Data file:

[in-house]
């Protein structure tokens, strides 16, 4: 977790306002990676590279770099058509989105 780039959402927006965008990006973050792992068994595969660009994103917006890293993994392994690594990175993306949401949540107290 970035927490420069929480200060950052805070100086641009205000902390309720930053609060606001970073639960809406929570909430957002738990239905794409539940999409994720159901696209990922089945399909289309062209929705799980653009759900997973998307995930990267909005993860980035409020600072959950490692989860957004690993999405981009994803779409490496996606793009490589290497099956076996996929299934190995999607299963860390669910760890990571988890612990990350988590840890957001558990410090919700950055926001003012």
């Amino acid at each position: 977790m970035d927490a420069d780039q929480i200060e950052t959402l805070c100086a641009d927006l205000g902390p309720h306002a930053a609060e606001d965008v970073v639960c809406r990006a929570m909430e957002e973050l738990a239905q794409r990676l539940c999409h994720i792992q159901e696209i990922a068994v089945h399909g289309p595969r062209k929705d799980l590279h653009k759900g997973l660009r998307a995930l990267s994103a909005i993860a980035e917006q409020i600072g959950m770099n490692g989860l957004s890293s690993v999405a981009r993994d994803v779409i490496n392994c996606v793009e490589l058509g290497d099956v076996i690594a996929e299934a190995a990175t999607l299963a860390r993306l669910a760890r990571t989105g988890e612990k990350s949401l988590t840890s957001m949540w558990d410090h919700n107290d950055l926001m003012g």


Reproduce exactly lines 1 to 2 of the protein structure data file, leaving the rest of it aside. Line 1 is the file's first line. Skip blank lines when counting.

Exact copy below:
[in-house]
């Protein structure tokens, strides 16, 4: 977790306002990676590279770099058509989105 780039959402927006965008990006973050792992068994595969660009994103917006890293993994392994690594990175993306949401949540107290 970035927490420069929480200060950052805070100086641009205000902390309720930053609060606001970073639960809406929570909430957002738990239905794409539940999409994720159901696209990922089945399909289309062209929705799980653009759900997973998307995930990267909005993860980035409020600072959950490692989860957004690993999405981009994803779409490496996606793009490589290497099956076996996929299934190995999607299963860390669910760890990571988890612990990350988590840890957001558990410090919700950055926001003012």